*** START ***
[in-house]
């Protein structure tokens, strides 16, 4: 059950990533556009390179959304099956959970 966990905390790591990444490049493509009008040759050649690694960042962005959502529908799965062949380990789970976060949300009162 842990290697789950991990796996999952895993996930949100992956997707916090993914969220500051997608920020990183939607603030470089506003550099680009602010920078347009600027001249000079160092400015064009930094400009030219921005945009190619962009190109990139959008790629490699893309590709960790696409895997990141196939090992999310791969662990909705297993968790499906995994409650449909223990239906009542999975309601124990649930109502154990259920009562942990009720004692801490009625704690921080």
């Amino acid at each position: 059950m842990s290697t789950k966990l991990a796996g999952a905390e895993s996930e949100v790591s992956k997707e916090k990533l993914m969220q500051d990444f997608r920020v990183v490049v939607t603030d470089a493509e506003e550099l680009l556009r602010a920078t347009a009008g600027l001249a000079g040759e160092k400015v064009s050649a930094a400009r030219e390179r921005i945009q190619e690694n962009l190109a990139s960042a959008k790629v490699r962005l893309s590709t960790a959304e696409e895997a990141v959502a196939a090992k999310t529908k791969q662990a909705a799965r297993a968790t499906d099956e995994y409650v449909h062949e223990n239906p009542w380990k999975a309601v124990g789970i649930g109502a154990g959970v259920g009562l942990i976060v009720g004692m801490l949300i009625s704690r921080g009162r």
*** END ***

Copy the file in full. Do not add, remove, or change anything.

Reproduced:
[in-house]
């Protein structure tokens, strides 16, 4: 059950990533556009390179959304099956959970 966990905390790591990444490049493509009008040759050649690694960042962005959502529908799965062949380990789970976060949300009162 842990290697789950991990796996999952895993996930949100992956997707916090993914969220500051997608920020990183939607603030470089506003550099680009602010920078347009600027001249000079160092400015064009930094400009030219921005945009190619962009190109990139959008790629490699893309590709960790696409895997990141196939090992999310791969662990909705297993968790499906995994409650449909223990239906009542999975309601124990649930109502154990259920009562942990009720004692801490009625704690921080």
């Amino acid at each position: 059950m842990s290697t789950k966990l991990a796996g999952a905390e895993s996930e949100v790591s992956k997707e916090k990533l993914m969220q500051d990444f997608r920020v990183v490049v939607t603030d470089a493509e506003e550099l680009l556009r602010a920078t347009a009008g600027l001249a000079g040759e160092k400015v064009s050649a930094a400009r030219e390179r921005i945009q190619e690694n962009l190109a990139s960042a959008k790629v490699r962005l893309s590709t960790a959304e696409e895997a990141v959502a196939a090992k999310t529908k791969q662990a909705a799965r297993a968790t499906d099956e995994y409650v449909h062949e223990n239906p009542w380990k999975a309601v124990g789970i649930g109502a154990g959970v259920g009562l942990i976060v009720g004692m801490l949300i009625s704690r921080g009162r």